Variant-set Kernel Association Test (SKAT) [2,12,16] uses a kernel machine to test for the association between a set of SNPs within a gene and an outcome. The set of variants that are tested together is defined based on variant characteristics such as frequency and *in silico* functional class. SKAT using permutations for assessing significance was modified to incorporate the ancestry informative randomization from Bootstrat. There were 5,725 genes tested with an outcome simulated to have population structure using 5 models: (1). SKAT with empirical significance, (2). SKAT with random permutation for significance, (3). SKAT adjusted for PCs of ancestry as covariates, (4). SKAT adjusted for PCs of ancestry as covariates with random permutation, and (5). SKAT modified with Bootstrat. Inflation in the Q-Q plot was observed when no adjustment for population has been performed (models 1 and 2), and adjusting for population structure by using PCs of ancestry or Bootstrat more appropriately controls for the population structure (Fig 4).

We assessed the type I error and power for the gene-based test using the 5 models described above. We found that type I error rates were severely inflated when we did not account for the population structure (models 1 and 2). The inflation was not fully reduced when PCs of ancestry were used for adjustment of population structure (Fig 5). In contrast, Bootstrat was able to better control the type I error at the significance levels of 0.05, 0.01 and 0.005. For significance levels of 0.001 and 0.0005, Bootstrat has similar performance as using PCs. Furthermore, power was found to be similar across all the models at various nominal type I errors (Table 2). Note that although Bootstrat has an additional parameter, this parameter was trained using single common variant test and stayed the same across rare variant tests, including the single variant test and the gene-based test. Therefore, we argue that the superior performance of Bootstrat in testing rare variants is not due to overfitting.

### Computational performance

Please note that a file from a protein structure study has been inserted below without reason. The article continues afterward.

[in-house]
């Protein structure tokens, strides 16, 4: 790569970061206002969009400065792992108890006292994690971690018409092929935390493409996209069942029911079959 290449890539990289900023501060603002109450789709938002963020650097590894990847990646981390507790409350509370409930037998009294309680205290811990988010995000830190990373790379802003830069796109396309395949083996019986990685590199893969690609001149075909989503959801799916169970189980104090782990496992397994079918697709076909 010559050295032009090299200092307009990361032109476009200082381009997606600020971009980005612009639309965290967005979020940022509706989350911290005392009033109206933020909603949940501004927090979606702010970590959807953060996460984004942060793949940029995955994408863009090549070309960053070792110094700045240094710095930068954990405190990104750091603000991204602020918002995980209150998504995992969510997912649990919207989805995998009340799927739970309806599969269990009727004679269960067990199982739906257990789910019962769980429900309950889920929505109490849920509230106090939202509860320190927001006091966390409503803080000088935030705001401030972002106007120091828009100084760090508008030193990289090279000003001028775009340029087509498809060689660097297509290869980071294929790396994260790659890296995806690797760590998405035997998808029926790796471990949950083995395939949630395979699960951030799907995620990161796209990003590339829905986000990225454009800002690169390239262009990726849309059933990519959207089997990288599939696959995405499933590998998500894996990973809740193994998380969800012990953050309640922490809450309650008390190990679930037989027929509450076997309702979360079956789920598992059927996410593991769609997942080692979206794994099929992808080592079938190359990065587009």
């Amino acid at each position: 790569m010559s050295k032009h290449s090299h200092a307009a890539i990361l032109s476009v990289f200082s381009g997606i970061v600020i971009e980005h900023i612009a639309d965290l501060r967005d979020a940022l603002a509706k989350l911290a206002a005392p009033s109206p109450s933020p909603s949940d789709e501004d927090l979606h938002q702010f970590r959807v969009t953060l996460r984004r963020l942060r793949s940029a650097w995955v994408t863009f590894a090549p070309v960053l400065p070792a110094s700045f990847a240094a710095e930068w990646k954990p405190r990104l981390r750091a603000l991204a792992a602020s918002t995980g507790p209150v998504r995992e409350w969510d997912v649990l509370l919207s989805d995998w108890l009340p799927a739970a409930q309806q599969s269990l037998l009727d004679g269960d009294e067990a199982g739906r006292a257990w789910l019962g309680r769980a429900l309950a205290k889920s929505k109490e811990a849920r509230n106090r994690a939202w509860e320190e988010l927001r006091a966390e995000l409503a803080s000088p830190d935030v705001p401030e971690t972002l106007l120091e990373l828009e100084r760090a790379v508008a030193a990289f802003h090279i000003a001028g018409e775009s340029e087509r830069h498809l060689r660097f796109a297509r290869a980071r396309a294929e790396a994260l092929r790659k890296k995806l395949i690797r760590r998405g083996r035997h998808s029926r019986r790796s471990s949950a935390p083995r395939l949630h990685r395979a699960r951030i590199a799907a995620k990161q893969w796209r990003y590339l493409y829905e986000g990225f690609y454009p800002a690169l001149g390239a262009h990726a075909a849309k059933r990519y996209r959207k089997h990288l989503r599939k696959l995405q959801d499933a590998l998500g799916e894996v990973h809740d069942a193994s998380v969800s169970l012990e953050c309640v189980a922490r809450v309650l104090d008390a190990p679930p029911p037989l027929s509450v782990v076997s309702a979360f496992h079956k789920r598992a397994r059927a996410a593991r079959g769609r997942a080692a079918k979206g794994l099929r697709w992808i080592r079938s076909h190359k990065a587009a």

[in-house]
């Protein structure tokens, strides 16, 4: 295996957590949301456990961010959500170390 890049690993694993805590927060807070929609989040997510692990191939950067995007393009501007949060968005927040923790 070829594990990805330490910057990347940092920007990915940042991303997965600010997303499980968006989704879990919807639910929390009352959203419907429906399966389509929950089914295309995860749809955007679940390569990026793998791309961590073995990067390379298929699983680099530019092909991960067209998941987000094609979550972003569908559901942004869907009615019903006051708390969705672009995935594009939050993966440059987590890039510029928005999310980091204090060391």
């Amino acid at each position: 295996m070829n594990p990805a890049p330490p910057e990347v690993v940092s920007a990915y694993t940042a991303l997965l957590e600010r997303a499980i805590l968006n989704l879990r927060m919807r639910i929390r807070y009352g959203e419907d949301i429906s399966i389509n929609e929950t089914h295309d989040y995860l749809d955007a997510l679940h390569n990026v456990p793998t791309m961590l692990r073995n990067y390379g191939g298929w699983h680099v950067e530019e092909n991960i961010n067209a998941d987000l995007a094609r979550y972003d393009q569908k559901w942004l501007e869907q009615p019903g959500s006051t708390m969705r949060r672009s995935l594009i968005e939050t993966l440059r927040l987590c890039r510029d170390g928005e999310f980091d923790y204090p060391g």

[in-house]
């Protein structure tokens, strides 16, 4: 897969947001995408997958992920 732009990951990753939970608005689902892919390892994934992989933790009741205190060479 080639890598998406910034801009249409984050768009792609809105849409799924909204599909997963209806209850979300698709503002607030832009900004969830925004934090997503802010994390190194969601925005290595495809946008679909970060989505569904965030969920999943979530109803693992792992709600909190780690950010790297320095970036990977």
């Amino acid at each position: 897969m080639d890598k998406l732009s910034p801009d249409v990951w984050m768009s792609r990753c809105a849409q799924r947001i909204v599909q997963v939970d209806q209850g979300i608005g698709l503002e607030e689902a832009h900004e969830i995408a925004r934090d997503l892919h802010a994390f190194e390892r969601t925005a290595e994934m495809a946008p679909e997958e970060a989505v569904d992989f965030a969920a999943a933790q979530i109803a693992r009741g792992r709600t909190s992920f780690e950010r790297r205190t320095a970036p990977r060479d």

Bootstrat was efficiently implemented: for our study cohort of 2,000 samples, it takes 0.1 minutes to calculate the exchange probability matrix, and 8.8 minutes to perform the permutations using this matrix (Table 3). This time is longer than the ordinary permutation because the probabilistic sampling is more time consuming than sampling with uniform probabilities. However, the time for running randomizations can be reduced significantly (from 8.8 to 3.8 minutes in this study) for case/control study designs using a more efficient design (**Methods:: Efficient implementation for the case-control study design**). The exchange probability matrix only needs to be calculated once per dataset, and can be reused with different phenotypes and parameters. In practice, the run time can be further reduced by using adaptive permutations [16,24] and parallelization platforms such as MapReduce [25,29].

## Discussion

We have presented Bootstrat, a bootstrap based randomization scheme that corrects for population stratification in testing rare variants for association with diseases. We compared this scheme with existing methods including EMMAX, BiasedUrn, permutation within cluster and SKAT and found that Bootstrat controls the type I error better than existing methods, while keeping the power at similar levels.

In our comparison, we did not include the recently developed KM method, which is an extension of SKAT to accommodate related subjects from multiple independent families [26,30]. The authors of the KM test only evaluated their method for common variants in SNP sets with families, while we propose to use Bootstrat when there are multiple sub-population groups within the data. Therefore, comparison with KM method is beyond the scope of this paper.